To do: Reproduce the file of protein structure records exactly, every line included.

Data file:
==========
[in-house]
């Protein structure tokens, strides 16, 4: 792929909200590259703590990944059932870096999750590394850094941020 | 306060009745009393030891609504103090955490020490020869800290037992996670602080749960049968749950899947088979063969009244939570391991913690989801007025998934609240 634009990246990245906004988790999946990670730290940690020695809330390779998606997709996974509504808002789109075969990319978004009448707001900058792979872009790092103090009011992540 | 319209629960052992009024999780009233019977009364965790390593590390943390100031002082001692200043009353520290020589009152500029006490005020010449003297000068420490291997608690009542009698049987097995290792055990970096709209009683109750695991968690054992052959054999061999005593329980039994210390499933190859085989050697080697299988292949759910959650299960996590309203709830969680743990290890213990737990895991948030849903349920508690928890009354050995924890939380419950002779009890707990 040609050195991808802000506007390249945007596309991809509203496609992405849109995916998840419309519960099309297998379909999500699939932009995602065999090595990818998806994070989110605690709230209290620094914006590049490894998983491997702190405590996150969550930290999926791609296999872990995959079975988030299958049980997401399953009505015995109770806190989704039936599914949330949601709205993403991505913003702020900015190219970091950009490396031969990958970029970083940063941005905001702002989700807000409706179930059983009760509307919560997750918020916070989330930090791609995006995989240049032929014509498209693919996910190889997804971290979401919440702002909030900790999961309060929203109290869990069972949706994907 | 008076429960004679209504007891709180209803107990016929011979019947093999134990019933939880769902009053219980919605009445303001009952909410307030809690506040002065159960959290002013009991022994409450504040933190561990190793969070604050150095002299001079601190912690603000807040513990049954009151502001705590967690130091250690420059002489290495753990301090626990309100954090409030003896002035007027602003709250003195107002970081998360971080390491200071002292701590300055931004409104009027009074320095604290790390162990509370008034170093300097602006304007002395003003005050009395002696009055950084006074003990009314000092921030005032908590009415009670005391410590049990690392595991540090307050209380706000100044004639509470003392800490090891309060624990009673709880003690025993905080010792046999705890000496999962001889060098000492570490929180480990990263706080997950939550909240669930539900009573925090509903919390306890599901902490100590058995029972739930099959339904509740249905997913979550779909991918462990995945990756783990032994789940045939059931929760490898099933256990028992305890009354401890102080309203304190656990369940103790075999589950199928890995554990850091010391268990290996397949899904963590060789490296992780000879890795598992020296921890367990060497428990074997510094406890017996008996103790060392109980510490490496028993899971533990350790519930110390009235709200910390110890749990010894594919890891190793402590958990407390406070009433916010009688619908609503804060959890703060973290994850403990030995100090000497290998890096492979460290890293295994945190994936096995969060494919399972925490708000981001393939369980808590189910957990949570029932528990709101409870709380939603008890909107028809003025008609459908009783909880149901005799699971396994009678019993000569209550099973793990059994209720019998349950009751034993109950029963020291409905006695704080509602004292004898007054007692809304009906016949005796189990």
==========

[in-house]
């Protein structure tokens, strides 16, 4: 792929909200590259703590990944059932870096999750590394850094941020 | 306060009745009393030891609504103090955490020490020869800290037992996670602080749960049968749950899947088979063969009244939570391991913690989801007025998934609240 634009990246990245906004988790999946990670730290940690020695809330390779998606997709996974509504808002789109075969990319978004009448707001900058792979872009790092103090009011992540 | 319209629960052992009024999780009233019977009364965790390593590390943390100031002082001692200043009353520290020589009152500029006490005020010449003297000068420490291997608690009542009698049987097995290792055990970096709209009683109750695991968690054992052959054999061999005593329980039994210390499933190859085989050697080697299988292949759910959650299960996590309203709830969680743990290890213990737990895991948030849903349920508690928890009354050995924890939380419950002779009890707990 040609050195991808802000506007390249945007596309991809509203496609992405849109995916998840419309519960099309297998379909999500699939932009995602065999090595990818998806994070989110605690709230209290620094914006590049490894998983491997702190405590996150969550930290999926791609296999872990995959079975988030299958049980997401399953009505015995109770806190989704039936599914949330949601709205993403991505913003702020900015190219970091950009490396031969990958970029970083940063941005905001702002989700807000409706179930059983009760509307919560997750918020916070989330930090791609995006995989240049032929014509498209693919996910190889997804971290979401919440702002909030900790999961309060929203109290869990069972949706994907 | 008076429960004679209504007891709180209803107990016929011979019947093999134990019933939880769902009053219980919605009445303001009952909410307030809690506040002065159960959290002013009991022994409450504040933190561990190793969070604050150095002299001079601190912690603000807040513990049954009151502001705590967690130091250690420059002489290495753990301090626990309100954090409030003896002035007027602003709250003195107002970081998360971080390491200071002292701590300055931004409104009027009074320095604290790390162990509370008034170093300097602006304007002395003003005050009395002696009055950084006074003990009314000092921030005032908590009415009670005391410590049990690392595991540090307050209380706000100044004639509470003392800490090891309060624990009673709880003690025993905080010792046999705890000496999962001889060098000492570490929180480990990263706080997950939550909240669930539900009573925090509903919390306890599901902490100590058995029972739930099959339904509740249905997913979550779909991918462990995945990756783990032994789940045939059931929760490898099933256990028992305890009354401890102080309203304190656990369940103790075999589950199928890995554990850091010391268990290996397949899904963590060789490296992780000879890795598992020296921890367990060497428990074997510094406890017996008996103790060392109980510490490496028993899971533990350790519930110390009235709200910390110890749990010894594919890891190793402590958990407390406070009433916010009688619908609503804060959890703060973290994850403990030995100090000497290998890096492979460290890293295994945190994936096995969060494919399972925490708000981001393939369980808590189910957990949570029932528990709101409870709380939603008890909107028809003025008609459908009783909880149901005799699971396994009678019993000569209550099973793990059994209720019998349950009751034993109950029963020291409905006695704080509602004292004898007054007692809304009906016949005796189990």